The most efficient method to begin an essay is simply, to begin writing. Get your ideas down on paper first without worrying about grammar or spelling. Check it for grammatical and spelling issues when you’ve finished writing your essay.

Make sure your thoughts are concise, and your essay flows naturally while editing. Read your writing aloud as a means to verify this. If you become lost or confused while reading your work, this is a good indicator that you have probably not adequately ordered your work.

What is an expository essay?

This type of essay explores a specific subject or issue in detail and is often used to analyze a complex or controversial topic.

What are the different types of expository essays?

The most common types of such essays include cause and effect essays, compare and contrast essays, process essays, and descriptive essays.

What is the purpose of an expository essay?

This type of essay is usually used when the aim is to analyze complex and controversial topics.

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Expository Essay

Types Of Expository Writing

Caleb S.

Types of Expository Writing - Definition and Examples

11 min read

types of expository writing

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Writing an expository essay is quite more difficult than any other type of essay. Creating an impressive essay requires time, thorough research, skills, and knowledge. 

There are 10 main types of expository writing, each of which has a unique objective. They all are similar in nature but serve a different purpose. 

Read on to learn what are the different types of expository writing and what purpose they serve.

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  • 1. Expository Writing Definition
  • 2. What are the Types of Expository Writing?
  • 3. Types of Expository Writing Examples
  • 4. Tips for Expository Writing

Expository Writing Definition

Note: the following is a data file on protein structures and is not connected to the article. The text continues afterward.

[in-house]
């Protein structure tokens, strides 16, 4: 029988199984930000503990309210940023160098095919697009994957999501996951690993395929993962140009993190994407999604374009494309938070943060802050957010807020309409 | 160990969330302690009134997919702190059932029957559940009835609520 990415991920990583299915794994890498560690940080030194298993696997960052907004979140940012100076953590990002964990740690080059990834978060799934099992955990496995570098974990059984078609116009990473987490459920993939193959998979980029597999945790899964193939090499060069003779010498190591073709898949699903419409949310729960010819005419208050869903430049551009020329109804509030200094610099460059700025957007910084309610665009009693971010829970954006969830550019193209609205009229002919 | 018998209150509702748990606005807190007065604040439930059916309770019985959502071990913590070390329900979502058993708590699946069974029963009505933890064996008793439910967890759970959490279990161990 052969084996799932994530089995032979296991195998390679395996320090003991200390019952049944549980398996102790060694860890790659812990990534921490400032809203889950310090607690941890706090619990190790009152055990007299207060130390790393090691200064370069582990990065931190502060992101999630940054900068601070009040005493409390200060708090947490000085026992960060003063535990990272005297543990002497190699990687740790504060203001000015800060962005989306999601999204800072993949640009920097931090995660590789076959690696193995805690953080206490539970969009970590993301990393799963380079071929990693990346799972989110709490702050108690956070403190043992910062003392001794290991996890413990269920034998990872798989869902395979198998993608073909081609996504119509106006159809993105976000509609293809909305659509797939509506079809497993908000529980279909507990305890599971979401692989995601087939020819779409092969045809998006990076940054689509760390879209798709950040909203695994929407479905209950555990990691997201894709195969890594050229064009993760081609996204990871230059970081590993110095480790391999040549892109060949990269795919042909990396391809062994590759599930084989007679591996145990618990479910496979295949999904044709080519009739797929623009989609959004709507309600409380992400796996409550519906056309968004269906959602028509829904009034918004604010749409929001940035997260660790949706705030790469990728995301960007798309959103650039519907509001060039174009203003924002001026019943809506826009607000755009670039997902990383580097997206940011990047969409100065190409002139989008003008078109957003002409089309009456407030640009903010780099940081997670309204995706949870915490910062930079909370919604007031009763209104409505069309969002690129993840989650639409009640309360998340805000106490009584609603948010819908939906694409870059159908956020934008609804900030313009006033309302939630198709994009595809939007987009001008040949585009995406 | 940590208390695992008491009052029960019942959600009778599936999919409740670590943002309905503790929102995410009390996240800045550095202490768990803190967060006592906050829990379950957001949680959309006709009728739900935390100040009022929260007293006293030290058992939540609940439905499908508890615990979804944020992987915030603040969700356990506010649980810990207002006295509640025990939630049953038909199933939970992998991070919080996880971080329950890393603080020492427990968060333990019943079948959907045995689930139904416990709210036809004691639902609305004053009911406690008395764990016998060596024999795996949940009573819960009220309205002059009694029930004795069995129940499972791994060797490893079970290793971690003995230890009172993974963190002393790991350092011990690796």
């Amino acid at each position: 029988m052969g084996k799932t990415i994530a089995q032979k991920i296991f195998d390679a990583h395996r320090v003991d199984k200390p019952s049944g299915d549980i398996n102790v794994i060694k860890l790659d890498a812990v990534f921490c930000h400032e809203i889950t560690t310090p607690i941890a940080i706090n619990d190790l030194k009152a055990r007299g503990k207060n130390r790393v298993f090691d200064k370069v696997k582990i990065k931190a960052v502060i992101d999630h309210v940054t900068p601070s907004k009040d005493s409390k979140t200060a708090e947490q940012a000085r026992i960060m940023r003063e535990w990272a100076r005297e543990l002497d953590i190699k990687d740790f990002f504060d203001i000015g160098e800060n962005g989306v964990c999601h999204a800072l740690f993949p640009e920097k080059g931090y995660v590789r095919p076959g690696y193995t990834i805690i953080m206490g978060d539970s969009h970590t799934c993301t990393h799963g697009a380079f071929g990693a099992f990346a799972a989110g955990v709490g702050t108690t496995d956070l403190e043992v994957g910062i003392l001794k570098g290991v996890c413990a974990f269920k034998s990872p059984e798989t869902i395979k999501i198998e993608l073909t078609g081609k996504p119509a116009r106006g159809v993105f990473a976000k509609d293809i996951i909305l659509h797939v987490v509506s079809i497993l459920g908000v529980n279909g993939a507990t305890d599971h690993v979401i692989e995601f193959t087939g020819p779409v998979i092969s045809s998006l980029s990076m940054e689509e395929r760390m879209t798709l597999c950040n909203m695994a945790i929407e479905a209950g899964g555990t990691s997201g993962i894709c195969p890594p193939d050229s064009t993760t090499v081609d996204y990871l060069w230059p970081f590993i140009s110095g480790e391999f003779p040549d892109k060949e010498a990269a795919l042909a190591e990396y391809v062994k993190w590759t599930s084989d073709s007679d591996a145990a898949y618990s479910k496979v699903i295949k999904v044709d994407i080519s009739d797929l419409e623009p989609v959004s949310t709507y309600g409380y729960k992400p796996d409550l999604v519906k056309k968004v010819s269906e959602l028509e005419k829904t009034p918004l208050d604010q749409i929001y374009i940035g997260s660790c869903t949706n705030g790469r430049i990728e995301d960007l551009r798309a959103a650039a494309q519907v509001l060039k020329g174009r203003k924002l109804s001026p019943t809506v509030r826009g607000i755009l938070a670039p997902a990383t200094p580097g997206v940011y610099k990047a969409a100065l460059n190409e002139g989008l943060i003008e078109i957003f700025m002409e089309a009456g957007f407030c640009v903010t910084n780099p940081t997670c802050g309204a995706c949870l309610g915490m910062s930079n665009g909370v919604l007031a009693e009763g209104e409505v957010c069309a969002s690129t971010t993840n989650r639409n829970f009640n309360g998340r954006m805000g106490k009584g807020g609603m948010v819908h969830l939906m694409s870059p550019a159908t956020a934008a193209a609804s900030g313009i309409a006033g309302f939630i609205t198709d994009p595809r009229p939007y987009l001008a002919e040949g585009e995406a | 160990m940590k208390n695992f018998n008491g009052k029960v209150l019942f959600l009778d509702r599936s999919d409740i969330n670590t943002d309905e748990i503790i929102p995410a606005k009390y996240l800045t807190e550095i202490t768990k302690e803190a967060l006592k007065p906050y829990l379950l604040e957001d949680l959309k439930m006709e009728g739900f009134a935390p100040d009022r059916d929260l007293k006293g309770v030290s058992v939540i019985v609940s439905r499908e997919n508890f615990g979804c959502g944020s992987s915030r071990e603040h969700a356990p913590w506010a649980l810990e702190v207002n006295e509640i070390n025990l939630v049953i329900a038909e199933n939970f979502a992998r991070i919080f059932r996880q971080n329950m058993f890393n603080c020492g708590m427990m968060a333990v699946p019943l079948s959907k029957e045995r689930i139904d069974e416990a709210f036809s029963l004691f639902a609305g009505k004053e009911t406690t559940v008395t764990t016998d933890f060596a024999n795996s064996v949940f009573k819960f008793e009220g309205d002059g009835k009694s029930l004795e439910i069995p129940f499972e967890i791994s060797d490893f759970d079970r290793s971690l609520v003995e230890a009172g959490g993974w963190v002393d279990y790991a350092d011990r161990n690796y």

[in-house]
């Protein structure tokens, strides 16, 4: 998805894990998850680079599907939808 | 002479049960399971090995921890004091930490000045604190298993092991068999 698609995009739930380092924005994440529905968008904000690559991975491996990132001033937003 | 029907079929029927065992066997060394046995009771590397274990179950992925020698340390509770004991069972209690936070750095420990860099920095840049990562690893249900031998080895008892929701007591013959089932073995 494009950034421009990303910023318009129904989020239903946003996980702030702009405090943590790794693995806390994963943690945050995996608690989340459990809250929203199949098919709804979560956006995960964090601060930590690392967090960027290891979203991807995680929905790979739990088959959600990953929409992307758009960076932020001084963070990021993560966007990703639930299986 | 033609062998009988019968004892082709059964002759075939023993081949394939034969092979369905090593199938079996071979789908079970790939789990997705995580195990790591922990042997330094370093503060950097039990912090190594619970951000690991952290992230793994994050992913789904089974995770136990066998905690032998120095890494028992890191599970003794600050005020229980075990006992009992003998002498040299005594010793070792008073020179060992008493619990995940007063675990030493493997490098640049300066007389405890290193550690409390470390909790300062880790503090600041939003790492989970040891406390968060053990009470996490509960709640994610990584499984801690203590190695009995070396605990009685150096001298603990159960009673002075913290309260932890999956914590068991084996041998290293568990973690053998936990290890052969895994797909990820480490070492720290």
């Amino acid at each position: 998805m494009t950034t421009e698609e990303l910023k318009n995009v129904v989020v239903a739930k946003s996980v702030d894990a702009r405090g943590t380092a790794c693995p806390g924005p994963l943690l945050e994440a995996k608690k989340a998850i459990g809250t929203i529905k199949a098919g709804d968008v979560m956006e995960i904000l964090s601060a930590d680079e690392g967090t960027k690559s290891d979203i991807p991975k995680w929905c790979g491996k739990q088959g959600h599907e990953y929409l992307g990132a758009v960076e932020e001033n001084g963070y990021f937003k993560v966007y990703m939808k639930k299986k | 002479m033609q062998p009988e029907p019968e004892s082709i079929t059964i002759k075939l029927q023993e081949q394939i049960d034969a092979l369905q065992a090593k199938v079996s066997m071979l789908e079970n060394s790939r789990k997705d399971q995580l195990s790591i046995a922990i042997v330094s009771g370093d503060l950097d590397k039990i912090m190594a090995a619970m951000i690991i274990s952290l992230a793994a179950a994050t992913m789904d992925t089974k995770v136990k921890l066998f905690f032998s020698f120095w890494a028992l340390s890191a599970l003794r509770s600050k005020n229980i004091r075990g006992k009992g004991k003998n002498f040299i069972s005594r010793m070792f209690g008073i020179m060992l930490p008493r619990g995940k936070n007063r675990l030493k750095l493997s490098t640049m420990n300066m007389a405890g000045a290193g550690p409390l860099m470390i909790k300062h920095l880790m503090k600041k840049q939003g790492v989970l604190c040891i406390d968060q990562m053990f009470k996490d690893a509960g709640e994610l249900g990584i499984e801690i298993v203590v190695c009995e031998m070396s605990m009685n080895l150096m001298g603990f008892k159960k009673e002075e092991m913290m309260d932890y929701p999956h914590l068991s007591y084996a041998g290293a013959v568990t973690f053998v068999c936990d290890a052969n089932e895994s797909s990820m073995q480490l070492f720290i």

Expository writing is a genre of writing that is used to explain, describe, inform, or clarify a particular expository essay topic to the reader. 

Unlike other forms of writing that may involve personal opinions or persuasion, the characteristics of expository writing include a focus on providing factual information in a clear and organized manner.

Expository essay writing is a very common form of writing; journals, newspaper articles, and essays usually demonstrate this type of writing.

While writing an expository essay, you need to explain everything in detail to make the idea clear for the reader. You can take help from  expository essay examples  to see what elements make a perfect expository essay.

What are the Types of Expository Writing?

There are 10 types of expository essay writing, including:

  • Compare and Contrast Essay 

Cause and Effect Essay

  • Problem and Solution Essay 

Process Essay

Definition essay.

  • Classification Essay 
  • Descriptive Writing
  • Exploratory Writing
  • Anecdotal Evidence
  • Sequential Writing

Let’s take a look at common types of expository writing one by one.

Compare and Contrast Essay

The  compare and contrast essay  is a type of essay in which the writer compares and contrasts two things. The writer compares the similarities between the two selected subjects and contrasts the differences in those subjects. The subjects should belong to the same category.

In the  cause and effect essay , the writer tries to find the cause of something; why did something happen? and what effects it might have. This type of essay has built around the reason that caused something to happen and its possible impacts.

There are two ways to structure a cause and effect essay:

  • Block structure:  All the causes are presented first, and then all of their effects.
  • Chain structure:  Each of the causes is followed by its effect straight away.

This essay could be based on assumptions or could be based on facts, but either way, they should be validated.

Problem and Solution Essay